AZ Piano Reviews

  • Tim
  • Erik
AZ PIANO REVIEWS – The #1 Most Trusted Digital Piano Review & News Blog in the world! LOWER PRICES than Amazon and internet music stores! Free ship, no tax on most items. Don’t order anywhere until you check with Tim & Erik Praskins 1st! Email us at or call 602-571-1864



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AZ PIANO REVIEWS – The #1 Most Trusted Digital Piano Review & News Blog in the world! LOWER PRICES than Amazon and internet music stores! Free ship, no tax on most items. Don’t order anywhere until you check with Tim & Erik Praskins 1st! Email us at or call 602-571-1864
Yamaha Piagerro Review

UPDATED REVIEWOctober 15, 2014 – I DO NOT recommend the Yamaha Piaggero keyboards incl NP11, NP31, NPV60, & NPV80 for PIANO LESSONS. They do not have real acoustic piano type weighted key actions and they are not good replacements for acoustic pianos because they cannot duplicate the playing & practice experience of a real piano. However, as far as beginning piano practice at home for kids and adults, you would be OK with a Piaggero keyboard because the key action is better than the typical low priced keyboard. But as you progress in playing you’ll need to upgrade to something with a weighted action keyboard as soon as possible before the student gets into bad playing/finger movement habits which can and does happen after awhile.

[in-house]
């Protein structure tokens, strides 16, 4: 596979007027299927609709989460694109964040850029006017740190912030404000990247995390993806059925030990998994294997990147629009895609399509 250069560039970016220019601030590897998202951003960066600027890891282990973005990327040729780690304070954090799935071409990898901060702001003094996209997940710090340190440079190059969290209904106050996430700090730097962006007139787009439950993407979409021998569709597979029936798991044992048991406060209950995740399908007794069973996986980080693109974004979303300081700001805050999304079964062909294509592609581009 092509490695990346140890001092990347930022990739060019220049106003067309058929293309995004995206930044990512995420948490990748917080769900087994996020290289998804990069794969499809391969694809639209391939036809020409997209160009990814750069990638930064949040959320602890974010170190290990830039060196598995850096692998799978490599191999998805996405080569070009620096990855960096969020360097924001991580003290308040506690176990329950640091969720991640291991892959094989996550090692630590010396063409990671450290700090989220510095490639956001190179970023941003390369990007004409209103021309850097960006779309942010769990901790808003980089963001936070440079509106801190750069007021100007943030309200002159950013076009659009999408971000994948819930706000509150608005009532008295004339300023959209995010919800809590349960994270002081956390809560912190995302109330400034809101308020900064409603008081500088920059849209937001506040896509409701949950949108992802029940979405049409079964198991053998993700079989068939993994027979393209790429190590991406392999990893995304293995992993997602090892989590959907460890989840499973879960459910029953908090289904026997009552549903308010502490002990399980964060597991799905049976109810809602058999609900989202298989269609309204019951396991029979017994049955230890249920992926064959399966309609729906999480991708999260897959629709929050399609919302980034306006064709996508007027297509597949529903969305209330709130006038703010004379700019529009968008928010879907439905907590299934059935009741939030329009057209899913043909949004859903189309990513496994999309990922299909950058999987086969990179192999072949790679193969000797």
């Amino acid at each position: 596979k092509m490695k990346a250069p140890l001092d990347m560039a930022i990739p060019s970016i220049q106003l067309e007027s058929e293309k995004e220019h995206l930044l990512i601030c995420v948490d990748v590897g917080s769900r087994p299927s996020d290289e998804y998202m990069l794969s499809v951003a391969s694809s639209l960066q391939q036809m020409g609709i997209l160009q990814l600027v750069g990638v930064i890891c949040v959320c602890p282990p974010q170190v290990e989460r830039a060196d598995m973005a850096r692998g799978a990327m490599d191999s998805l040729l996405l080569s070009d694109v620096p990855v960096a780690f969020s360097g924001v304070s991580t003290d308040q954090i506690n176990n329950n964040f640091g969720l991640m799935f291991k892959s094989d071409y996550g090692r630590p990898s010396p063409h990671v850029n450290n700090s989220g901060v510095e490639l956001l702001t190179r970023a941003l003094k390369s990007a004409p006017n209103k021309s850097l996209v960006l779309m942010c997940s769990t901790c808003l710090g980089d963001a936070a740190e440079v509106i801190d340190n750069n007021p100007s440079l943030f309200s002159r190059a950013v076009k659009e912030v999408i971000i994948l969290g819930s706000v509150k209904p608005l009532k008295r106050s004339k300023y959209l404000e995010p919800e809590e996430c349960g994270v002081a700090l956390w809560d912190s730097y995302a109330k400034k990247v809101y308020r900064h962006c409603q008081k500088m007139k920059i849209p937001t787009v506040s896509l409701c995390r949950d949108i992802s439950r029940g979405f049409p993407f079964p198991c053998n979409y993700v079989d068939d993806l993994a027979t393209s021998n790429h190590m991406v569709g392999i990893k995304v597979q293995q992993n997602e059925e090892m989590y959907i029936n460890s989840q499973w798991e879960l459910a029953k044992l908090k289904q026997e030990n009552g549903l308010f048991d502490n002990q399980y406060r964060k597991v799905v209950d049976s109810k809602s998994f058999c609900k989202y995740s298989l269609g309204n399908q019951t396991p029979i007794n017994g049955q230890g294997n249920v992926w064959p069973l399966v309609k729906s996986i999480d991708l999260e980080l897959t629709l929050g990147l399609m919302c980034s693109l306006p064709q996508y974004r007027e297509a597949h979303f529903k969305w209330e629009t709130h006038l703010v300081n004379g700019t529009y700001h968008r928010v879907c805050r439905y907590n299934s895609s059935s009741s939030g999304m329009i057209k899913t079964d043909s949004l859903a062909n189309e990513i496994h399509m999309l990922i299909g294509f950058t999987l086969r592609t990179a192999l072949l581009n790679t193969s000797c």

Now with that being said, the Piaggero low priced keyboards do have enjoyable stereo piano sound, lots of cool digital features (depending on the model) including drums, multiple instrument sounds, ensemble chord arrangements & accompaniment tracks, multitrack recording & playback of songs, as well as intuitive controls, USB in/out connectivity (depending on model) and are lightweight, easy to carry instruments with good internal speakers. The key action on the NP31, NPV60, and NPV80 which are all 76 key keyboards (not full 88 key) have what is described by Yamaha as “graded soft touch keyboard.” Although the key action feels quite nice as keyboards go and the key weight is slightly graded or graduated, it is not a acoustic piano type weighted key action and the difference is noticeable. The Piaggero’s also are not offered in 88-key versions. Playing piano with only 61 or 76 keys, especially in the beginning, is not an issue but it’s the way the key action feels and the way it moves that is the important factor. I really do like this series of Yamaha keyboards but my main goal is to see people play on more realistic feeling key actions so they can play piano music correctly. The Piaggero’s will let you play, practice, and have fun, but there are better alternatives if you want to experience real piano playing.

Unfortunately there are people out there who would suggest otherwise including those people who are obviously sponsored by Yamaha. One of those people is a piano playing guy named Jamie Cullum who says in a video (by Yamaha) and I quote “for me I’m probably going to take it into my dressing room before a show… it’s just right for rehearsing before a show.” I definitely do not agree with that statement and the Piaggero not only won’t give you the dynamics and feel of a real acoustic piano, it doesn’t even have 88 keys. Also, you cannot transition properly to a regular acoustic or digital piano because of the pedals and big differences in key weight and movement.

Yamaha Piagerro